Sharp skyrocketed in Tokyo on Thursday as the embattled Japanese electronics giant said it was reviewing rival bailout offers, including one from Foxconn parent company Hon Hai Precision, as it reported another massive loss.
Investors cheered local media reports that Sharp's board is favouring accepting a 600 billion yen ($5.0 billion) bailout from Hon Hai, a key Apple supplier.
Sharp -- which has teetered on the edge of bankruptcy for years -- kicked off a critical directors' meeting Thursday morning to review at least two competing bids, including a proposal from a domestic investment firm.
Japan's public broadcaster NHK and the Jiji Press news agency said Sharp's board was leaning towards the Hon Hai offer, which is based in Taiwan.
The public-private Innovation Network Corporation of Japan (INCJ) has offered around 300 billion yen to rehabilitate the century-old company, which started life as a belt buckle and pencil maker.
The company declined to confirm the reports but spokesman Tsutomu Hirano told AFP "it is true that we are studying proposals from multiple companies".
After soaring by more than 25 percent earlier, Sharp's volatile shares settled back slightly to close at 160 yen, up 16.79 percent on the day.
The Aquos-brand maker, which is also an Apple supplier, has fallen on hard times in recent years, piling up eye-watering losses and ushering in a restructuring plan that has yet to pull it out of the mire.
After markets closed, the firm posted a whopping nine-month net loss of $918 million, hit by restructuring costs and a slump in demand for its smartphone screens.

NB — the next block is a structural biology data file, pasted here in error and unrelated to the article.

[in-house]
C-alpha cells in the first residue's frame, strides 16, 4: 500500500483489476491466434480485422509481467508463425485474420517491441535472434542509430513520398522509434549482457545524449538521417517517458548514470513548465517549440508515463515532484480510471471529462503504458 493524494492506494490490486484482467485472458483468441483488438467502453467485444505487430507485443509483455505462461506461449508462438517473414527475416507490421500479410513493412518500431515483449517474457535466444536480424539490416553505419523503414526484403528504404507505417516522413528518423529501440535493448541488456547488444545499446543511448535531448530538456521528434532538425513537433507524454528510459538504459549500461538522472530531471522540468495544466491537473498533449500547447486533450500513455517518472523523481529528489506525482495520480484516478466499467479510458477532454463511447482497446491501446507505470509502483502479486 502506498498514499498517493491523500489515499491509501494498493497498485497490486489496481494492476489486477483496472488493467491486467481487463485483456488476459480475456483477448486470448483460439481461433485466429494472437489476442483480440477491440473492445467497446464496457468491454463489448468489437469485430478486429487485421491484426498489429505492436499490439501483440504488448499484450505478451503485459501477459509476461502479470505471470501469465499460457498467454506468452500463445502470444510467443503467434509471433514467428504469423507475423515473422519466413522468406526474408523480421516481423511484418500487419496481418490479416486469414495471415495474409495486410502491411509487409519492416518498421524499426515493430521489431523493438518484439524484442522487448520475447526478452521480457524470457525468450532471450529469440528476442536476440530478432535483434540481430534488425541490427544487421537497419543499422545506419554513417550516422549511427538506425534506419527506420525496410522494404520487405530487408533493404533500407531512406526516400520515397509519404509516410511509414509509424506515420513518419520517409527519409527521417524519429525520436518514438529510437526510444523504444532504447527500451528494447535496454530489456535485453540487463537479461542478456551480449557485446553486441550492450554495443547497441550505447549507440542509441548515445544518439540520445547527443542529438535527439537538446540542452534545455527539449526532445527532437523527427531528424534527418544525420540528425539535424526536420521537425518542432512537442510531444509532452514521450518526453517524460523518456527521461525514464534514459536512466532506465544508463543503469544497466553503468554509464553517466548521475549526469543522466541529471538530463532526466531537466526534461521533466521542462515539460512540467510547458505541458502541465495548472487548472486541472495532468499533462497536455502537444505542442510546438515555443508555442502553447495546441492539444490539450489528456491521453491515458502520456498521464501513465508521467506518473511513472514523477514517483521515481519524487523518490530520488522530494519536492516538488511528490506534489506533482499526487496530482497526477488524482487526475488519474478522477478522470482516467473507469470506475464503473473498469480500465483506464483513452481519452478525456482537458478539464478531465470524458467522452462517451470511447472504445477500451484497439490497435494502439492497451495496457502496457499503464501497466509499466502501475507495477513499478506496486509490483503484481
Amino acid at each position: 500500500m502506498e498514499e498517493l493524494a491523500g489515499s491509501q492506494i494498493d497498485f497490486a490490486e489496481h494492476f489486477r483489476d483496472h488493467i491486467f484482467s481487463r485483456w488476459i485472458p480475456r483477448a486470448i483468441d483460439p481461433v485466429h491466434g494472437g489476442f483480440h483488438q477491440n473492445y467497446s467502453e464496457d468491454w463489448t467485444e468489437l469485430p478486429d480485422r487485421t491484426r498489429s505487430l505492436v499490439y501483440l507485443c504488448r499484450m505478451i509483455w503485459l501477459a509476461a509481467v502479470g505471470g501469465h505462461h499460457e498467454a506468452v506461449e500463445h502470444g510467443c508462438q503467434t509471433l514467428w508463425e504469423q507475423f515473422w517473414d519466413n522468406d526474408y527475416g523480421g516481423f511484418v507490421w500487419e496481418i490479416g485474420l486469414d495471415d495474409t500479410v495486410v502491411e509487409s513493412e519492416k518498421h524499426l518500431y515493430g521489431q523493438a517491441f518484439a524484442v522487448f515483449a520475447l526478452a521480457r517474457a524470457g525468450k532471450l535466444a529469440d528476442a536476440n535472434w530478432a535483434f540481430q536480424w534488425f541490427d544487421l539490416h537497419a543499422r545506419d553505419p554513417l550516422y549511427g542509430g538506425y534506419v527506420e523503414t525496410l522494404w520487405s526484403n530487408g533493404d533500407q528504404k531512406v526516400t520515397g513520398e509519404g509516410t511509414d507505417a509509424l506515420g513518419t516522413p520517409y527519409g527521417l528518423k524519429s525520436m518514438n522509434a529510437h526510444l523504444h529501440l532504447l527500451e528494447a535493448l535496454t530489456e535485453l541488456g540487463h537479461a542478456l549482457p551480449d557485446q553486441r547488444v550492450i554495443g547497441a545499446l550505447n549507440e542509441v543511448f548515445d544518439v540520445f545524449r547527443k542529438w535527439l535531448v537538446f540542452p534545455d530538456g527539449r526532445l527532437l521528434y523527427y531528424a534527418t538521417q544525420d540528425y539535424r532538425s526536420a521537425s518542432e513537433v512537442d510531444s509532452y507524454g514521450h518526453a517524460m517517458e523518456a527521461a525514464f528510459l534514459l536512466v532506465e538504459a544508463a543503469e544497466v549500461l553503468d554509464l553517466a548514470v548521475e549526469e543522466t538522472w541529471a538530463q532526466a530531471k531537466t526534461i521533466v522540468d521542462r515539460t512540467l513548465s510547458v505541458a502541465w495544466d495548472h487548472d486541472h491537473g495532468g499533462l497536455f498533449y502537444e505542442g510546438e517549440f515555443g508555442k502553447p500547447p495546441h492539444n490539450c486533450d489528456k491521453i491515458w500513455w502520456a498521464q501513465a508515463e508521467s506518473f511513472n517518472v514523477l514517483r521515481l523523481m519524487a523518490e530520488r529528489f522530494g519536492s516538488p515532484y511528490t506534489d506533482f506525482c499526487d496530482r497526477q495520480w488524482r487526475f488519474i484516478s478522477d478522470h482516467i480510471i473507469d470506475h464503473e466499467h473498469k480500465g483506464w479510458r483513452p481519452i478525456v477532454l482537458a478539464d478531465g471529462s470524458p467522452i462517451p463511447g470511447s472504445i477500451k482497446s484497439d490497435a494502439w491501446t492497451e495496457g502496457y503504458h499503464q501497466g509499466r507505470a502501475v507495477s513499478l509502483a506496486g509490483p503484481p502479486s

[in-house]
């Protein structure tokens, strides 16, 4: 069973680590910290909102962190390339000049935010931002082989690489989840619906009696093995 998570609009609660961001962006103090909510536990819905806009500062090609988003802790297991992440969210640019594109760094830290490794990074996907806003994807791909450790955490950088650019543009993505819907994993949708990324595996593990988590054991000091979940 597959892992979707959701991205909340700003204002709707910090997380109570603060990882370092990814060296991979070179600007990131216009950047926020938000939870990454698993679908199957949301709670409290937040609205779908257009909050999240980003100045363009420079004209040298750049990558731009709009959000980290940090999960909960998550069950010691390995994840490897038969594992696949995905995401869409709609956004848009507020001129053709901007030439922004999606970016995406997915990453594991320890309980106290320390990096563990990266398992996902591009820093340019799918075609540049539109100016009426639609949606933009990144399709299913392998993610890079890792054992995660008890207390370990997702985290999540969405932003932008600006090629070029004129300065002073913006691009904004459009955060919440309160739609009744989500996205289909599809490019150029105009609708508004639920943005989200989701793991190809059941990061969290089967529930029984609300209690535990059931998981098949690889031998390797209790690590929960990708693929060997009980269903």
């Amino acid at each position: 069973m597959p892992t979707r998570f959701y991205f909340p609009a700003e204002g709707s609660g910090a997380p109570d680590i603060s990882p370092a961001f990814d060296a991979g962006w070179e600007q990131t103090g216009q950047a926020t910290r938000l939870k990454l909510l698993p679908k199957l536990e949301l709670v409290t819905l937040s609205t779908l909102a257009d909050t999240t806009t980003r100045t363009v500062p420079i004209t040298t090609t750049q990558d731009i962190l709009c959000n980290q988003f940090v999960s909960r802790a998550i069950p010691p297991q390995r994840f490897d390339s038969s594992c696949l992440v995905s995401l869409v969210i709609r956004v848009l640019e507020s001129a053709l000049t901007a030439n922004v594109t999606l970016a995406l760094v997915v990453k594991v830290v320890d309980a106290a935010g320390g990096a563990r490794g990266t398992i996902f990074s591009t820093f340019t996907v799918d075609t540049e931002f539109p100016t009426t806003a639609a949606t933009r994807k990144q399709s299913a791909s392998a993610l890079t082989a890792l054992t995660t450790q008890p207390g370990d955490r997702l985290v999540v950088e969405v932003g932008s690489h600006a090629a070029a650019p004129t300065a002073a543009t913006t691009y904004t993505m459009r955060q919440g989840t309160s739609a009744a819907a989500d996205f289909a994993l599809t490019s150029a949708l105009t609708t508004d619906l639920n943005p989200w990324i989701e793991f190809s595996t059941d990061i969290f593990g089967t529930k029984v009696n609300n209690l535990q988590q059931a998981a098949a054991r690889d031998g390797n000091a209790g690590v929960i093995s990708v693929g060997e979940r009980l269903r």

The company said its shortfall for the April-December period grew to 108.3 billion yen ($918 million), against a much smaller shortfall a year earlier.
Sales for the nine months fell about seven percent from a year ago.
Despite its bleeding balance sheet, the company remains a leader in liquid crystal display technology, a key asset for Hon Hai.
"We cannot provide any comment -- there has been too much speculation," a Hon Hai spokeswoman told AFP Thursday.
The Taiwanese group's chairman Terry Gou met Sharp’s board at their Osaka headquarters last week to make his case for a raised bid of about 660 billion yen, Bloomberg News reported, citing a person familiar with the matter.
Earlier reports had suggested Sharp was learning toward the offer from INCJ, which is the main shareholder in rival Japan Display.
Media said Tokyo and Sharp's bank creditors were concerned about the company's key technologies falling into the hands of a foreign firm.
The INCJ plan reportedly called for hiving off Sharp's LCD business and merging it with Japan Display, while the Foxconn offer would allow the firm to continue operating as a single entity.
Along with rivals Sony and Panasonic, Japan's electronics giants were hammered by steep losses in their television units owing to stiff competition from lower-cost rivals, particularly in South Korea and Taiwan.
They were also outmanoeuvred in the mobile phone business, but Sony and Panasonic have seen improving results.